Developed by: Re-Logic
Available on PC
Most days I find myself very supportive of indie video games. I got onboard with Minecraft when it was in an early alpha release because I saw the value in a game that offered a sandbox experience akin to playing with lego. When Markus Persson, the creator of Minecraft, tweeted about an upcoming indie game called Terraria, I paid attention. In its demo reel, Terraria seemed like a cross between Wonderboy, Metroid and Minecraft. Terraria’s ten dollar price point also seemed like a great way to stop myself from running out and impulse buying L.A. Noire, at least for a little while longer. After spending a few afternoons with this 2D side scrolling adventure/RPG/crafting game, I find myself rather disappointed.
For my taste, Terraria is way too cute. While the game offers a decent character customization system, something Minecraft does not, all of the characters that I created reminded me of those terrifying fifteen minutes I spent playing Maple Story circa 2008. The in-game music, which consists of two songs, one for day and one for night, descended from whimsy to saccharine within half an hour of gameplay. Even the level design oozes cuteness. During the daytime, the only monsters I found were “slimes” of various colour. Sorry, Re-Logic, but slime didn’t intimidate me in Dragon Warrior and it fails to impress in your game. At night, the floating “demon eyes” are reasonably grotesque but their impact is offset by the Maple Story-esque zombies that shamble about the map. The real tragedy occurs when elements of the game design start subverting a serious mood in favour of cuteness. Case in point, I should feel just a little anxious when spelunking in a cavern. The fact that my torches light areas behind the cave, not just my immediate surroundings, makes any cave dive feel way too safe. Pair that with the happy daytime music and it’s a recipe for enough cuteness as to make me want a hit of insulin.
In addition to being too cute, Terraria is too slow. It takes forever to dig anywhere in the game. Even when I upgraded my copper pick axe (yes you dig through everything with a pick axe, not a shovel) to an iron pick axe I still found myself envious of the fun my cat was having as he chased his tail. Since digging for rare materials quickly became an exercise in tedium, I found myself running along the surface of the 2D world in an attempt to find some easy access to crafting materials. Half an hour later, I found a scant amount of iron but lots of clay, copper, sand and “slime” droppings.
Terraria’s crafting system is hardly any better than its mining. Building a workbench allowed me to press a button and see a list of buildable objects. A few more clicks produced a bunch of bricks and a forge. Upon placing my forge I could push a button and see a list of even more potential creations. My problem with this system is two-fold. On the one hand, there’s no room for experimentation and discovery. Half the fun of crafting in a game like Minecraft is experimenting to see what materials turn into other things. Terraria puts it all out there, perhaps reflecting society’s need for instant gratification in their games. The other issue is that it takes too many materials to build anything useful. Due to the slowness of the game’s mining, hunting for iron or silver ore is an excruciating grind. This grind is made all the more demoralizing due to the high cost of building anything. It takes three iron ore blocks to make an iron ore brick. Twelve of those bricks are needed for a pickaxe. During my hours of play, I never found more than fifteen iron ore bricks in a single mineral vein. Good luck trying to build a suit of armour at that rate. If this game ever wants to win me back, it needs to balance crafting with the time investment it demands for mining.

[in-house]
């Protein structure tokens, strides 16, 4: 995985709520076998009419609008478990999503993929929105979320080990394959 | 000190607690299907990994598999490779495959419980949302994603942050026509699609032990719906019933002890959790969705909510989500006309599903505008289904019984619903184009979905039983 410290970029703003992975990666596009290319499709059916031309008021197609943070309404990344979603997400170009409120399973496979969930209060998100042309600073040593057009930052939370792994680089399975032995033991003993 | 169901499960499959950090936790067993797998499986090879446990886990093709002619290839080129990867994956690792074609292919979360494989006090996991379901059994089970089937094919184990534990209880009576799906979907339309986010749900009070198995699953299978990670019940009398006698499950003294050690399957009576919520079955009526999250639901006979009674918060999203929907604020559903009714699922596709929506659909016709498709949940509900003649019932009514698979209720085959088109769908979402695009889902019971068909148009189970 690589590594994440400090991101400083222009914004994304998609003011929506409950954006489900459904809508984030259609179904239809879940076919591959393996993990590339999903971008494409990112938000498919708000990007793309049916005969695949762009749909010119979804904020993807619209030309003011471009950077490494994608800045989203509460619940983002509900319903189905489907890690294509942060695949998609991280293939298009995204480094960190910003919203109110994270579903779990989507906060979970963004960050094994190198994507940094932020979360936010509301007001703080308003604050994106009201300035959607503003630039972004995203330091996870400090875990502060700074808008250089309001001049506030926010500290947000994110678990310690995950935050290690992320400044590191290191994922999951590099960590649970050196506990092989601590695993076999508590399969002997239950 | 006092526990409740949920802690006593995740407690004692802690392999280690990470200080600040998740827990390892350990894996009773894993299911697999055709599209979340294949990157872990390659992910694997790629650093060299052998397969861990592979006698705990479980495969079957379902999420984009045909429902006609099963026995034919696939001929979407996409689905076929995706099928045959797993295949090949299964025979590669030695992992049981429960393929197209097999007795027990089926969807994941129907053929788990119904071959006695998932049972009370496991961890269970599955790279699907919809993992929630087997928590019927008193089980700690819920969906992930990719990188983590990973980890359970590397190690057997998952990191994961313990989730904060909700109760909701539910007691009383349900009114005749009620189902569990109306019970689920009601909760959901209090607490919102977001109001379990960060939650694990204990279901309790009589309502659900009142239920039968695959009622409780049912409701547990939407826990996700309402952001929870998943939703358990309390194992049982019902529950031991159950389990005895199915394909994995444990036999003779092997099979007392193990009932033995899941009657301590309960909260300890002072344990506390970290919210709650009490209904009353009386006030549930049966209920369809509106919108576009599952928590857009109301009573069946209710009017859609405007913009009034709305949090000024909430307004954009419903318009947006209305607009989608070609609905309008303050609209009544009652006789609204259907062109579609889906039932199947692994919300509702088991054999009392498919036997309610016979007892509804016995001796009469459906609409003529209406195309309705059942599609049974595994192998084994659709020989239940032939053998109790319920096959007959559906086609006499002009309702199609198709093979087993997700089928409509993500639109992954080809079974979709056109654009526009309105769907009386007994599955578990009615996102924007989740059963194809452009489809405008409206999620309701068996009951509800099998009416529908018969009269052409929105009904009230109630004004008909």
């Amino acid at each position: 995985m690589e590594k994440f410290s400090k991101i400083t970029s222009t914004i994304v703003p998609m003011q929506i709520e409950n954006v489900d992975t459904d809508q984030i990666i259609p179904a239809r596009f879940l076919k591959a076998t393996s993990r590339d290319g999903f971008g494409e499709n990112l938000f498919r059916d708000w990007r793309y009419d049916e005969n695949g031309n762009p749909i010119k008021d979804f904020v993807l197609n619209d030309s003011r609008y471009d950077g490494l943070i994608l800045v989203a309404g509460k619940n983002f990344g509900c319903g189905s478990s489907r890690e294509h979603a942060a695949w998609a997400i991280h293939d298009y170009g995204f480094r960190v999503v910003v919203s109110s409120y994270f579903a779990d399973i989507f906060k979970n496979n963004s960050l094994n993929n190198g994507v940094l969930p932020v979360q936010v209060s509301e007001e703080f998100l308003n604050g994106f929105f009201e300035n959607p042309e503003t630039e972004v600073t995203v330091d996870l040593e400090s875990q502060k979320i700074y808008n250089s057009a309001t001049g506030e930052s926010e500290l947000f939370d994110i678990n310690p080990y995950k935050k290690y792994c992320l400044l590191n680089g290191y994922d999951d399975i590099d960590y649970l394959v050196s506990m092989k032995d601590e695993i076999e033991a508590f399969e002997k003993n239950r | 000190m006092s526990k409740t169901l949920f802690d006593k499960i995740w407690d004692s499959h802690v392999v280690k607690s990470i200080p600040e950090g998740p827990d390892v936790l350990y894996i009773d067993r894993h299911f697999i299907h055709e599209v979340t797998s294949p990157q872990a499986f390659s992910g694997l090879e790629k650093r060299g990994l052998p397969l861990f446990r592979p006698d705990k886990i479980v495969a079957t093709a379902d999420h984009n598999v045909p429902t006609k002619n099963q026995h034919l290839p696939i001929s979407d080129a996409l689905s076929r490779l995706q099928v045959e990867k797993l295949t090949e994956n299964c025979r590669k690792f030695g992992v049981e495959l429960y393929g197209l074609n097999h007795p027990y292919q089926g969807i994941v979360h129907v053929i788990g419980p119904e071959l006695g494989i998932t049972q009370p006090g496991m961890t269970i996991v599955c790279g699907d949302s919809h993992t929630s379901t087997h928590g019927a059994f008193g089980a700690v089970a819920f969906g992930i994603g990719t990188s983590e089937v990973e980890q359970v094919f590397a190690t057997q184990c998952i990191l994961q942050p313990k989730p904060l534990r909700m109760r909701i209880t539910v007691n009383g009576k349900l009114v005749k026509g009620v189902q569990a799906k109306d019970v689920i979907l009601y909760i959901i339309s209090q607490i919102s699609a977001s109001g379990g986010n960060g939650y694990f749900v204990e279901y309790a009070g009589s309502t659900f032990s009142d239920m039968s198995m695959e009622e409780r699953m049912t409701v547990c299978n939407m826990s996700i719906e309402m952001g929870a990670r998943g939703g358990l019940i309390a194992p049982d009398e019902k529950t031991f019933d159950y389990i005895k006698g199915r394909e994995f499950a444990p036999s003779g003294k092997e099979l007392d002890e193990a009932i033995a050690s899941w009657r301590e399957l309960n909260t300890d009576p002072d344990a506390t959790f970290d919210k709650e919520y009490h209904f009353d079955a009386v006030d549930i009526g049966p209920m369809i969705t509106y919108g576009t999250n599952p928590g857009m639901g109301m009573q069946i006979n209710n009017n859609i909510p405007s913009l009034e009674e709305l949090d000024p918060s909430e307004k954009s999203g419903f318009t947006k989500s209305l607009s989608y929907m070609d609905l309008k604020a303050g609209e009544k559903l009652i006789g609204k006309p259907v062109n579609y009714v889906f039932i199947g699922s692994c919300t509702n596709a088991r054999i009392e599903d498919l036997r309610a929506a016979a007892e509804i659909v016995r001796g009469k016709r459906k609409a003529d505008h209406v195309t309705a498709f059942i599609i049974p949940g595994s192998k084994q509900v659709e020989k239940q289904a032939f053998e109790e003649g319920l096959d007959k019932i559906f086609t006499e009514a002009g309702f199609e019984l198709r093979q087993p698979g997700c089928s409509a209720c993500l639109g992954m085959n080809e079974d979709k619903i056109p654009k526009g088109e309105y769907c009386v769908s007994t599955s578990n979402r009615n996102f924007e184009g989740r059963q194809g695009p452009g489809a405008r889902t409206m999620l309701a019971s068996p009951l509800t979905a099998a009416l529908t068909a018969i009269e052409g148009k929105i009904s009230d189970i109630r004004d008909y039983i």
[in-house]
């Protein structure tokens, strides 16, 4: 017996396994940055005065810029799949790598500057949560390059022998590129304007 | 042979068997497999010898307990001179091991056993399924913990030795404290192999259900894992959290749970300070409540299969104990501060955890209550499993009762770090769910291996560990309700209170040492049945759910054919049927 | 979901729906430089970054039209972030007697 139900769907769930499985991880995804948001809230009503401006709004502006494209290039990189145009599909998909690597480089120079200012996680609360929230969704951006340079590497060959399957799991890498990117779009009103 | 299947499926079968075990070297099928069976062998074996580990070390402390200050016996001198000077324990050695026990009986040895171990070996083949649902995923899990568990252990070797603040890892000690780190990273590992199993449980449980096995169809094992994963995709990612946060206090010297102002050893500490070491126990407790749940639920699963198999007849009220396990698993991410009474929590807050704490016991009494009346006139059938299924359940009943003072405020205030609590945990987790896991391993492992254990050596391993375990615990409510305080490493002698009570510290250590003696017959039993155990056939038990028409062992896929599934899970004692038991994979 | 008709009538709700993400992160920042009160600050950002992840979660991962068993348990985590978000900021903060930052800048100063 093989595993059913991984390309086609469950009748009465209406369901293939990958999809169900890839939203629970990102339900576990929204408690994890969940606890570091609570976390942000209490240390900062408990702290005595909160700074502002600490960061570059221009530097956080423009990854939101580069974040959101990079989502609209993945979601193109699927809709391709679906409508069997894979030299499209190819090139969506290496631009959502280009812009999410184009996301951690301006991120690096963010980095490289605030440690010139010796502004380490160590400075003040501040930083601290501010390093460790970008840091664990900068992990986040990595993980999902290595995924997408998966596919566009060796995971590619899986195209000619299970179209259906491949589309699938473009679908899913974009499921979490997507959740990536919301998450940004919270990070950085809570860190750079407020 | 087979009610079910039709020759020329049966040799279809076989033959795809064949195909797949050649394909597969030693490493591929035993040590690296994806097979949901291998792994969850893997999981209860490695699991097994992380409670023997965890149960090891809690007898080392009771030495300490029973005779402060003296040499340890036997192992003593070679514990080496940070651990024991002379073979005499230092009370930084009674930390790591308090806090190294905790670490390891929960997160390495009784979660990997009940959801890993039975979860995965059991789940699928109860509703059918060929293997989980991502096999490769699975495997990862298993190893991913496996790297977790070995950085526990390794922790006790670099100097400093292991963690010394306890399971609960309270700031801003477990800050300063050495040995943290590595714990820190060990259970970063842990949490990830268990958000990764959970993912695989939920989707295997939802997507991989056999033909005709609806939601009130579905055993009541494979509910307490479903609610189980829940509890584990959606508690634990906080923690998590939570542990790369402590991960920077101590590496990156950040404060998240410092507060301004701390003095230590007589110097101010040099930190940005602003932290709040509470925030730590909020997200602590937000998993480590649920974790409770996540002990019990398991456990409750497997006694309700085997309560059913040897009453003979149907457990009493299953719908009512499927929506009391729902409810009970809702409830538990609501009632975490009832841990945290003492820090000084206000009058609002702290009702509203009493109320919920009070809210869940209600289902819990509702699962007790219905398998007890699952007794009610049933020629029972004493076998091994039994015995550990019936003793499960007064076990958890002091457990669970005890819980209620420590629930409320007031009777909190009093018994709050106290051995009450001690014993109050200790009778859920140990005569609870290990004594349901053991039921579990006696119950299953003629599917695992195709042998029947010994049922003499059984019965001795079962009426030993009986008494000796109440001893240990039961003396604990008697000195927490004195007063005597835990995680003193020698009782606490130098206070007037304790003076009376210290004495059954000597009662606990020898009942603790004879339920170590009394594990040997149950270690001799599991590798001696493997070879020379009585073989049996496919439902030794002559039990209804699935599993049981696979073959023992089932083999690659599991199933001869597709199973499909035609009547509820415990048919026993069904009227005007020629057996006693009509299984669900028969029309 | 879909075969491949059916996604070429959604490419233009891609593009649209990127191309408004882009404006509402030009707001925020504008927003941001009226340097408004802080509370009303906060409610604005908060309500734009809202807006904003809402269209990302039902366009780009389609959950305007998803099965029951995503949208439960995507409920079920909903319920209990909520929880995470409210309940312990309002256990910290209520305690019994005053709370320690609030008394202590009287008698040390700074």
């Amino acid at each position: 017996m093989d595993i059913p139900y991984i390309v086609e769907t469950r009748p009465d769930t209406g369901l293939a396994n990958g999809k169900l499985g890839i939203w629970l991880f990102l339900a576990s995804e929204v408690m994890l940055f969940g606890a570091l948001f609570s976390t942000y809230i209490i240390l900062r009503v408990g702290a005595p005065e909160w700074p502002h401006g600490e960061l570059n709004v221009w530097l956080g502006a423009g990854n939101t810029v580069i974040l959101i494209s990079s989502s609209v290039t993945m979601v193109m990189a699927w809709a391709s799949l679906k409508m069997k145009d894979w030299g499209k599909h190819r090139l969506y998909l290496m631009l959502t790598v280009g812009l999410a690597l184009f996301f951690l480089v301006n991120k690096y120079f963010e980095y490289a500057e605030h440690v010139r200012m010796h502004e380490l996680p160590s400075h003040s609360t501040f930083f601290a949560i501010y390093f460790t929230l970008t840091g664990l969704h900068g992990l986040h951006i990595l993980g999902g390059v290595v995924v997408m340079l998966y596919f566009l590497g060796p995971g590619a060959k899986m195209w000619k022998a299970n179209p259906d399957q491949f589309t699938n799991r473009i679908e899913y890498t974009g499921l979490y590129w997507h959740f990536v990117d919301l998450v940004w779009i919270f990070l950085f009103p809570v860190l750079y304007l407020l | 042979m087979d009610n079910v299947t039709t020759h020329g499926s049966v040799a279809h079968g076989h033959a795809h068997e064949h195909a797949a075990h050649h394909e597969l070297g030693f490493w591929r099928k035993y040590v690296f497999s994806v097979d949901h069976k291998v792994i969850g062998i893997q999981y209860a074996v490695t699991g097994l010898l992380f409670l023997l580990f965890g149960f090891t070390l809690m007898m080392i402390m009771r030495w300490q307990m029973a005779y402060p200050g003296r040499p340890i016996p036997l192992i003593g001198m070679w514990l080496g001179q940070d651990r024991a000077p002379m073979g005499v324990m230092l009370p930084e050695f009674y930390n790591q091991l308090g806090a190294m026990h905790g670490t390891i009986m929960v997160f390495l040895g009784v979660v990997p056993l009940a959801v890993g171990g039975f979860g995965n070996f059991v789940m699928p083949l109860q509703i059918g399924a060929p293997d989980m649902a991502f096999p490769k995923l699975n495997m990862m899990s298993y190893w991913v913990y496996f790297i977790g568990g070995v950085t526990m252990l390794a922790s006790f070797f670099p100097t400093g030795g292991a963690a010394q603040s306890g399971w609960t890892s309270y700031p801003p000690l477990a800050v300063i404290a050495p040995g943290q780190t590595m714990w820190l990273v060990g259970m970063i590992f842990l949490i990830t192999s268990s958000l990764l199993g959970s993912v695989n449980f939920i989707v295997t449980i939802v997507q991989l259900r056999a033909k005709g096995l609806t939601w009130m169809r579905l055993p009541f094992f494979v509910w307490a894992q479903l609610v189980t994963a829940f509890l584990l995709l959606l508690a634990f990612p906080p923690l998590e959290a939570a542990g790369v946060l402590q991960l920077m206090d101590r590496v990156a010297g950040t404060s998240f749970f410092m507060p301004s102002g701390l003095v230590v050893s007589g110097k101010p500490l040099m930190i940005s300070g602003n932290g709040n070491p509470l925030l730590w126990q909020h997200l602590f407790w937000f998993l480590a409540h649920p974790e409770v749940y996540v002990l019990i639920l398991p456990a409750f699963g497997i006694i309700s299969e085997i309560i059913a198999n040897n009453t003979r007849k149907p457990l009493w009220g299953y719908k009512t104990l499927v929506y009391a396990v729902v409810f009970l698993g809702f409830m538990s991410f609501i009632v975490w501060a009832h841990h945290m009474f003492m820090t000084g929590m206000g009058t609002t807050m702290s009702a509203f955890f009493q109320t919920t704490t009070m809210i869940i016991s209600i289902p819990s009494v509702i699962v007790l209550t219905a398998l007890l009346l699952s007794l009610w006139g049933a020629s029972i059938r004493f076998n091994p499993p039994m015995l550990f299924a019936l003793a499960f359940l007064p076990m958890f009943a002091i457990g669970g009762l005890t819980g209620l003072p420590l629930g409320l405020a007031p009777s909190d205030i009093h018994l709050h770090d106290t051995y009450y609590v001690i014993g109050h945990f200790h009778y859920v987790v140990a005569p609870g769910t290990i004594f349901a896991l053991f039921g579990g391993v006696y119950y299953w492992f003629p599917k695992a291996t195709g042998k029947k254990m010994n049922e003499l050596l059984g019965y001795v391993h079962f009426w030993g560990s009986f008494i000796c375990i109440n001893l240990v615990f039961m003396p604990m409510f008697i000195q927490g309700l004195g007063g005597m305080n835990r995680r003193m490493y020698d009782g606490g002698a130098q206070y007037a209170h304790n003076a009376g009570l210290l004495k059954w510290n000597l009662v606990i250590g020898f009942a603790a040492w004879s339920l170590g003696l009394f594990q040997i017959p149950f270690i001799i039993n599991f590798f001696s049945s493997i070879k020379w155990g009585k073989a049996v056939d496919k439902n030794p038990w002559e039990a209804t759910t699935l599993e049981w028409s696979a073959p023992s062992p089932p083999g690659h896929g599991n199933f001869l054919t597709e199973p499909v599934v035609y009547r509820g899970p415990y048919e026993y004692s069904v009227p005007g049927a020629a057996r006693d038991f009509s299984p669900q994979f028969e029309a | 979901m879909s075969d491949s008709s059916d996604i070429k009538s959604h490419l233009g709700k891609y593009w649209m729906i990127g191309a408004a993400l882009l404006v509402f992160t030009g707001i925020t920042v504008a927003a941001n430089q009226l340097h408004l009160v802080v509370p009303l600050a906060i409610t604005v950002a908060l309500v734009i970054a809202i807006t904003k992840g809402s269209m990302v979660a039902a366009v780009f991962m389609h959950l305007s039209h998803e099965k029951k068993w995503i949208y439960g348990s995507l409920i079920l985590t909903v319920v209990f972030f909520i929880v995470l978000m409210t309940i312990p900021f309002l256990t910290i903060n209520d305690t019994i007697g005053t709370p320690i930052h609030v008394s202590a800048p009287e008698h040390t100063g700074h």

From my perspective, the game’s biggest failing is its mediocre status as a creativity engine. Terraria boasts the ability to create a world. The game’s in-game guide told me that if I build some houses, other NPCs might move in. Although I built three rather nice single-family homes, I’ve yet to see any new neighbours – see my previous point about the game being too damn slow. Assuming that the huddled masses eventually appear at the doors to my gated community, I don’t like that I can only offer them two dimensional constructions. I’ll admit that this is a bit of Minecraft prejudice coming through in my review, but I can only build so many 2D wireframes before it gets boring.
But Shaftoe, you could build a house shaped like a rocket ship for the people.
Fair point. However, a person of my limited artistic abilities likes it when he can build things in an actual 3D environment. Making buildings look pretty in Terraria requires setting other blocks in the background to give the illusion of depth. I couldn’t make something look 3D on paper when I was in the 7th grade and I still have a hard time with it now. I’d rather build a Saturn V rocket in Minecraft than a rocket shaped outline in Terraria. One feels like an artistic endeavour, of sorts, the other is frustrating and pointless.
In the final assessment, I find myself wondering where this game will find its audience. Creative types who have already discovered Minecraft aren’t likely to invest much time in Terraria. The game’s over the top cuteness will probably drive away hard core gamers. Casual gamers will run screaming for the hills when they realize how long it will take them to build anything useful. I thought about Terraria as a children’s game, but I’m not sure if they possess the attention span to deal with the game’s slow pacing. For want of any real fun, or internal gratification that comes with building a cubist sailboat, I don’t know why anybody would want to play Terraria.
Overall Score: -2